Predictors of persistent concussion symptoms in adults with acute mild traumatic brain injury presenting to the emergency department

Abstract

Objective

To identify risk factors associated with persistent concussion symptoms in adults presenting to the emergency department (ED) with acute mild traumatic brain injury (TBI).

Methods

This was a secondary analysis of a randomized controlled trial conducted in three Canadian EDs whereby the intervention had no impact on recovery or healthcare utilization outcomes. Adult (18–64 years) patients with a mild TBI sustained within the preceding 48 h were eligible for enrollment. The primary outcome was the presence of persistent concussion symptoms at 30 days, defined as the presence of ≥ 3 symptoms on the Rivermead Post-concussion Symptoms Questionnaire.

Results

Of the 241 patients who completed follow-up, median (IQR) age was 33 (25 to 50) years, and 147 (61.0%) were female. At 30 days, 49 (20.3%) had persistent concussion symptoms. Using multivariable logistic regression, headache at ED presentation (OR: 7.7; 95% CI 1.6 to 37.8), being under the influence of drugs or alcohol at the time of injury (OR: 5.9; 95% CI 1.8 to 19.4), the injury occurring via bike or motor vehicle collision (OR: 2.9; 95% CI 1.3 to 6.0), history of anxiety or depression (OR: 2.4; 95% CI 1.2 to 4.9), and numbness or tingling at ED presentation (OR: 2.4; 95% CI 1.1 to 5.2), were found to be independently associated with persistent concussion symptoms at 30 days.

Conclusions

Five variables were found to be significant predictors of persistent concussion symptoms. Although mild TBI is mostly a self-limited condition, patients with these risk factors should be considered high risk for developing persistent concussion symptoms and flagged for early outpatient follow-up.

Résumé

Objectifs

Identifier les facteurs de risque associés aux symptômes persistants consécutifs à une commotion cérébrale chez les adultes se présentant au service des urgences avec un traumatisme cranio-cérébral aiguë.

Méthodes

Il s'agissait d'une analyse secondaire d'un essai contrôlé randomisé mené dans trois services d'urgence Canadien, dans lequel l'intervention n'a eu aucun impact sur le rétablissement ou les conséquences d'utilisation des soins de santé. L'essai clinique a été effectuée sur les patients adultes (âgés de 18 à 64 ans) avec un traumatisme cranio-cérébral léger (TCCL) soutenu dans les 48 heures précédentes. Le critère principal de jugement était la présence des symptômes de traumatisme crânien 30 jours après la commotion, définie comme la présence d'au moins 3 symptômes dans le questionnaire Rivermead sur les symptômes post-commotionnels.

Résultats

Parmi les 241 patients qui ont terminé le suivi, l'âge médian (EI) était de 33 ans (25 à 50) et 147 (61,0 %) étaient des femmes. À 30 jours, 49 (20,3 %) présentaient des symptômes persistants. En utilisant une régression logistique multivariée, des maux de tête à la présentation aux services d'urgence (OR: 7,7; IC à 95 % : 1,6 à 37,8), être sous l'influence de drogues ou d'alcool au moment de la commotion (OR : 5,9; IC à 95 % : 1,8 à 19,4), la blessure survenue à la suite d'une collision à vélo ou à moteur (OR : 2,9; IC à 95 %: 1,3 à 6,0), des antécédents d'anxiété ou de dépression (OR : 2,4; IC à 95 % : 1,2 à 4,9) et un engourdissement ou des picotements lors de la présentation aux services d'urgence (OR : 2,4; IC à 95 % : 1,1 à 5,2), se sont avérés être indépendamment associés aux symptômes persistants consécutifs à une commotion cérébrale à 30 jours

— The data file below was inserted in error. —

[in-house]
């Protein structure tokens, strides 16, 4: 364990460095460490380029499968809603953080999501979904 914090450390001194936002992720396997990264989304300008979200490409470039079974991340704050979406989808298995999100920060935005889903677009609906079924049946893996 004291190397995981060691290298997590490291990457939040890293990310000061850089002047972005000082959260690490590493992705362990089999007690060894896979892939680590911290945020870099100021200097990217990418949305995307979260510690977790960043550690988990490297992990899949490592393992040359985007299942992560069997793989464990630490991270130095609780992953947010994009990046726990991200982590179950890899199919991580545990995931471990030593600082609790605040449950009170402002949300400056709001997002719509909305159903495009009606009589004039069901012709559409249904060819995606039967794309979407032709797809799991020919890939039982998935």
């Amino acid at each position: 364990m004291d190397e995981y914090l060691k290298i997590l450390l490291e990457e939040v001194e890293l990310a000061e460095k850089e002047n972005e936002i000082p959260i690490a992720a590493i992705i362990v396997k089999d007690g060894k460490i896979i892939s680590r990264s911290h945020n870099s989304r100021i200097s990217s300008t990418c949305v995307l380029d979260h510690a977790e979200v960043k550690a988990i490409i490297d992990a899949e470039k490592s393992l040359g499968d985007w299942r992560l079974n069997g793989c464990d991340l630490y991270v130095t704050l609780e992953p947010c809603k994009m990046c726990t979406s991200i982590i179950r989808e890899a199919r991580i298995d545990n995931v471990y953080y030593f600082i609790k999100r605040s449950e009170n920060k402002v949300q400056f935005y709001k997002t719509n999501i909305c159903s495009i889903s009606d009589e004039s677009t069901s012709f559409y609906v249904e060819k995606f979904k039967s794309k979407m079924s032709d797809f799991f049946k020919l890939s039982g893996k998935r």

Conclusions

Cinq variables se sont révélées être des indicateurs significatifs des symptômes persistants consécutifs à une commotion cérébrale. Bien que le TCCL soit principalement une condition auto-limitée, les patients présentant ces facteurs de risque doivent être considérés comme à haut risque de développer des symptômes persistants et signalés pour un suivi ambulatoire précoce

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Funding

This project was supported by grants from the Workplace Safety and Insurance Board of Ontario and the Canadian Association of Emergency Physicians.

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CV contributed to study concept and design, interpretation of the data, drafting and editing the manuscript, and acquisition of funding. CT contributed to acquisition of the data, data analysis and interpretation, critical revision of the manuscript, and statistical expertise. KD contributed to study design, acquisition of data, and editing the manuscript. BB contributed to study concept and design and editing the manuscript. RH contributed to study design and acquisition of the data. SM contributed to study concept and design, acquisition of funding, data analysis and interpretation, and editing the manuscript.

Corresponding author

Correspondence to Catherine Varner.

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CV, CT, KD, BB, RH, and SM report no conflict of interest

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Varner, C., Thompson, C., de Wit, K. et al. Predictors of persistent concussion symptoms in adults with acute mild traumatic brain injury presenting to the emergency department. Can J Emerg Med (2021). https://doi.org/10.1007/s43678-020-00076-6

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Keywords

  • Mild traumatic brain injury
  • Concussion
  • Persistent concussion symptoms